No guitarists were harmed during the making of this message.

 

In general, harmonic complexity is inversely proportional to the ratio between chording and non-chording instruments.

 

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what's wrong with breaking the keys :freak: many concert pianists break the strings...and how about Jerry Lee who broke not only keys...

 

Really? Could you make a list of the concert pianists who have broken strings?

 

Horowitz to start with:

 

Just because you're gentle on the keys doesn't mean everybody has to be. When there is a passion things break...

 

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what's wrong with breaking the keys :freak: many concert pianists break the strings...and how about Jerry Lee who broke not only keys...

 

You're kidding, right? :rolleyes:

 

zyzik, if you want to break the keys on your instruments, go ahead. But using Jerry Lee Lewis as justification of someone who broke keys - so it must be OK - just doesn't work.

 

Also, if you want to say that many concert pianists break the strings, then you'll have to name your references.

 

I'm not saying that this isn't true. But what bugs the crap out of me is that you post a statement like this without offering proof.

 

MANY? Please name names. Who are these many concert pianists who break strings and how often do they break them? Do they offer to pay to replace them? I'll bet it's not cheap to replace strings in a Bosendorfer concert grand.

 

Edit: OK, you mention Horowitz. That still doesn't convince me that you need to break strings to show great passion in your music.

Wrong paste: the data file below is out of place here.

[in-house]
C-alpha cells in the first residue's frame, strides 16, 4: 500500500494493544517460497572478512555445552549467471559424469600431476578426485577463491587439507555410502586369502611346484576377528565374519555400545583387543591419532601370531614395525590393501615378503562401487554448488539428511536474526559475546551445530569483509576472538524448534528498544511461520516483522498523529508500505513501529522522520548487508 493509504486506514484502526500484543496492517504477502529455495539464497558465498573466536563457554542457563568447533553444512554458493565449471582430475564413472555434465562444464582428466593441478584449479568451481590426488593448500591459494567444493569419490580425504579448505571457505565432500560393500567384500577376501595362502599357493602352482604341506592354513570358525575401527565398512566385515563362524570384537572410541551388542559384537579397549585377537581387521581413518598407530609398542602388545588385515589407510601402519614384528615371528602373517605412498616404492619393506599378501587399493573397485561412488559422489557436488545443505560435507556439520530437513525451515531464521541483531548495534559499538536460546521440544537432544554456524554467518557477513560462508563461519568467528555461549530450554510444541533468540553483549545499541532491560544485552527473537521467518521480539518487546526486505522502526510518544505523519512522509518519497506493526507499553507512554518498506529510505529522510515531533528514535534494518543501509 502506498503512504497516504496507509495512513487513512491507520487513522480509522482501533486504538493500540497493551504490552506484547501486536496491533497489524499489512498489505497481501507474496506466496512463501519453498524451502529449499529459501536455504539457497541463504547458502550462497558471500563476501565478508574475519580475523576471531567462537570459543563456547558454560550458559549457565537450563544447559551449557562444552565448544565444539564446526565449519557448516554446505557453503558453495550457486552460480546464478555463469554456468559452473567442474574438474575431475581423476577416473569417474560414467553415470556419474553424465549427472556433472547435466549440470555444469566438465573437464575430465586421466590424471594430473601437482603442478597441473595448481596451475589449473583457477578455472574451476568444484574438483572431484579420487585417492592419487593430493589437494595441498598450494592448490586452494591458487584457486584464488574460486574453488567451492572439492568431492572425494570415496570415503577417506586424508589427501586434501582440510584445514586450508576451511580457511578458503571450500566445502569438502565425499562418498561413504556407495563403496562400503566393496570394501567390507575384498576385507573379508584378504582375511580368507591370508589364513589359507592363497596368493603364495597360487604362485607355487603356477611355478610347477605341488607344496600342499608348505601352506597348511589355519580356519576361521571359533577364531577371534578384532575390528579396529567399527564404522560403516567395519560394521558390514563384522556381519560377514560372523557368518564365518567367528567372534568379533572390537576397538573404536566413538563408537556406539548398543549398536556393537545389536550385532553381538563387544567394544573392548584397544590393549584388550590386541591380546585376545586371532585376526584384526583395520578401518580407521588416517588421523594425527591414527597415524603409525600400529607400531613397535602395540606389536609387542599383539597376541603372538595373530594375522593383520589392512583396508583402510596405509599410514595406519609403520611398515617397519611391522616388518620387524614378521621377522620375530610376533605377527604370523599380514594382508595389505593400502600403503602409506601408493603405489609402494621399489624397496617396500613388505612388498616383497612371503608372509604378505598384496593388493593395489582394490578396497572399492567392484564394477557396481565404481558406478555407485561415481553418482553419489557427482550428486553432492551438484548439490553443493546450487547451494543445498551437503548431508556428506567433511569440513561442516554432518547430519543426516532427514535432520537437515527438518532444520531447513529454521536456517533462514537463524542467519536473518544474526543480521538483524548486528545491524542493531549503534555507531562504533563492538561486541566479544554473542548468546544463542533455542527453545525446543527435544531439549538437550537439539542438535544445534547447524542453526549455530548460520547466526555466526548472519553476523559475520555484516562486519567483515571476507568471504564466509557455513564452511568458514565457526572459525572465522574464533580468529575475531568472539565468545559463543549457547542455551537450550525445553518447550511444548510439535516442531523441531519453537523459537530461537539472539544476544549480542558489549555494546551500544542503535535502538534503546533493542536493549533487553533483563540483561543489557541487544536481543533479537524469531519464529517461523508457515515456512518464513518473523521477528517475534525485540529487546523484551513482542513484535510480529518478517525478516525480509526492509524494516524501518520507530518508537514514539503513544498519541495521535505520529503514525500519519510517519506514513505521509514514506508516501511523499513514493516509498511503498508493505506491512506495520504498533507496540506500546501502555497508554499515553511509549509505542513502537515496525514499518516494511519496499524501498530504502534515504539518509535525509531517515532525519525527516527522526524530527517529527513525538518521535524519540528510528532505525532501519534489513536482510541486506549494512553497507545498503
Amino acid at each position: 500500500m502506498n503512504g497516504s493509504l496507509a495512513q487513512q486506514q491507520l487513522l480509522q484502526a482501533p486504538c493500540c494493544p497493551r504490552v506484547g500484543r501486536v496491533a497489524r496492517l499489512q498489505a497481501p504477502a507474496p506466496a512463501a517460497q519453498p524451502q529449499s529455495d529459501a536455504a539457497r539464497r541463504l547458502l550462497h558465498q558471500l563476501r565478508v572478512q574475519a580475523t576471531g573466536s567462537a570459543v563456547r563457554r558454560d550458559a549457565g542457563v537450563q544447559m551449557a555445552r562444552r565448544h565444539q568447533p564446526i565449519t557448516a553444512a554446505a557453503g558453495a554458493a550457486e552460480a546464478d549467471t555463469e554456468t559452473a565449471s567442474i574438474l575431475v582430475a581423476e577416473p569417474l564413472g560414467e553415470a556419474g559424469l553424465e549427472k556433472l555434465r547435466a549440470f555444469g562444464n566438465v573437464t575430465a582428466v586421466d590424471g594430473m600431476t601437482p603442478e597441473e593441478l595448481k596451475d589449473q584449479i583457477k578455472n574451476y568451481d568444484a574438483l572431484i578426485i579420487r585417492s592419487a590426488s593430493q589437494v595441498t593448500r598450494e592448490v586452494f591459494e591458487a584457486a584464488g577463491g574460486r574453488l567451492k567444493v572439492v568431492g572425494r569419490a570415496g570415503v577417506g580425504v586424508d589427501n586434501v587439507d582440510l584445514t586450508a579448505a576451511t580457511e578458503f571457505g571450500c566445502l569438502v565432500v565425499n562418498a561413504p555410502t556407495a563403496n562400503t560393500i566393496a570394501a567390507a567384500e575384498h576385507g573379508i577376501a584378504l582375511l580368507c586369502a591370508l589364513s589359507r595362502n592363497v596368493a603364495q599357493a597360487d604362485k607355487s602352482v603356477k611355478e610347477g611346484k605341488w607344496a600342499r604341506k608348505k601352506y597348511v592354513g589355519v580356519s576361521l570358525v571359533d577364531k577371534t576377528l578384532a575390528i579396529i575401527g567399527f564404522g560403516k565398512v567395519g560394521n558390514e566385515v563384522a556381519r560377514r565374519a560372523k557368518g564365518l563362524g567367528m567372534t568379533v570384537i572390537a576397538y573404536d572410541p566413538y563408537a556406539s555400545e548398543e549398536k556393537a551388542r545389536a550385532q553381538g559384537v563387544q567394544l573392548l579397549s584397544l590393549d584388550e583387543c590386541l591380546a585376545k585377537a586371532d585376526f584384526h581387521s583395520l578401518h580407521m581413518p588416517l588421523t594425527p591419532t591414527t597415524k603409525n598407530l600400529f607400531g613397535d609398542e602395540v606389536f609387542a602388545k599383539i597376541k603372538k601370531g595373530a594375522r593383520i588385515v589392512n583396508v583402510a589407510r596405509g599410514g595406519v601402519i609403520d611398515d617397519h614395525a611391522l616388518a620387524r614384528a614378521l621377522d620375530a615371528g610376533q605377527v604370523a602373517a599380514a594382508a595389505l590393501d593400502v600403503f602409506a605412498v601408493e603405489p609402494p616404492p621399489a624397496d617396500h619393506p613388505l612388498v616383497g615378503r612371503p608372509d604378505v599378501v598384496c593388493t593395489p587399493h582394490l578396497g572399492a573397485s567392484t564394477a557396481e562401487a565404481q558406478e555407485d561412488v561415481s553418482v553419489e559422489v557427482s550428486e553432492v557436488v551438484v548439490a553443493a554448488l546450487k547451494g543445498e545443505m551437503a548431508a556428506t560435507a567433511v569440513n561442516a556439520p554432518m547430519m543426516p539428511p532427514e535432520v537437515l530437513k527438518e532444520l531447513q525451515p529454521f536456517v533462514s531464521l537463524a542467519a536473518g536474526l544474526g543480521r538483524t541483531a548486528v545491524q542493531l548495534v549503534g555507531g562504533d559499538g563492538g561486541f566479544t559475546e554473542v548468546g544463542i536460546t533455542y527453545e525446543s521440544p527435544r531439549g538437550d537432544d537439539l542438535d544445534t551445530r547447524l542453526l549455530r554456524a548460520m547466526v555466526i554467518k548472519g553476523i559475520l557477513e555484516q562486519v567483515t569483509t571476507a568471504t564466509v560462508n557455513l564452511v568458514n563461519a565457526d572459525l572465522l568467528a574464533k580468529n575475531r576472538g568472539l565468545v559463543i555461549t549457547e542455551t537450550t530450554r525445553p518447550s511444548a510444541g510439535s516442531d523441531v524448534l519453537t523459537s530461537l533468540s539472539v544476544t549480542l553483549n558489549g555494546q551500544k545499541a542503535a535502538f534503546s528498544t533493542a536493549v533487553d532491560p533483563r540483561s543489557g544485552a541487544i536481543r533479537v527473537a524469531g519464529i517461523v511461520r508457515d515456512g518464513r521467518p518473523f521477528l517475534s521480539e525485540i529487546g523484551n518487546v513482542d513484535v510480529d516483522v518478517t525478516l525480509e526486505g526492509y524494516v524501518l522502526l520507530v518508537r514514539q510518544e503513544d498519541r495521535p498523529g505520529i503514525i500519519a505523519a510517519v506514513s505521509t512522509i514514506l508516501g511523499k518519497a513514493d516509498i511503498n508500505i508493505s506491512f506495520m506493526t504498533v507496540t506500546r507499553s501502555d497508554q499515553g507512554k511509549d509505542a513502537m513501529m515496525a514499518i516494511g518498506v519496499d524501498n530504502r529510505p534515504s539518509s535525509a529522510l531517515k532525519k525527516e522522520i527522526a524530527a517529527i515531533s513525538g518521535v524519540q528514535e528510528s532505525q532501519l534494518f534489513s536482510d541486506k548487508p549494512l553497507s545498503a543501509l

If you are a concert pianist - or studying to be a concert pianist - is it necessary to break strings in order to become one of the best? Is it good form? Is it something that is admired when the musical community is ranking concert pianists? Let's see... who broke most strings? They must be the greatest! Let's hire them to perform for us and come beat the crap out of our Steinway.

 

The point is that form is important. Sure, there are synths that have had actions that have proven to be unreliable. However, if you are continually breaking keys on your synths and strings on your acoustic piano, then you should check with someone who can tell you, without a doubt, that your form is correct.

 

Chances are good that if you're pounding keys this hard not only are you damaging your instruments, you're not taking care of your wrists and tendons either. And that, zyzik, will come back to haunt you later in life.

 

And one more thing - if I offered my instrument for you to play and you broke the keys or strings, I'd really be PISSED. :mad:

 

Tom

 

"Music expresses that which cannot be put into words and that which cannot remain silent." - Victor Hugo
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Edit: OK, you mention Horowitz. That still doesn't convince me that you need to break strings to show great passion in your music.

 

If you are a concert pianist - or studying to be a concert pianist - is it necessary to break strings in order to become one of the best? Is it good form? Is it something that is admired when the musical community is ranking concert pianists? Let's see... who broke most strings? They must be the greatest! Let's hire them to perform for us and come beat the crap out of our Steinway.

Strings break, it's a fact of piano life. Those things are under a hell of a lot of pressure, it's only natural that they break from time to time. I would be willing to wager that most pianist who've logged long hours on pianos have broken at least one string in their time. I've broken a string before that surprised me because I wasn't really playing that hard, forcefully, loud, whatever.
A ROMpler is just a polyphonic turntable.
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Strings break.

 

Keys break.

 

Sh*t happens.

 

But if you're breaking them often, you should consider the reasons why.

 

And I still don't think that you need to develop a reputation as one who breaks keys and strings in order to prove that you're passionate about your music.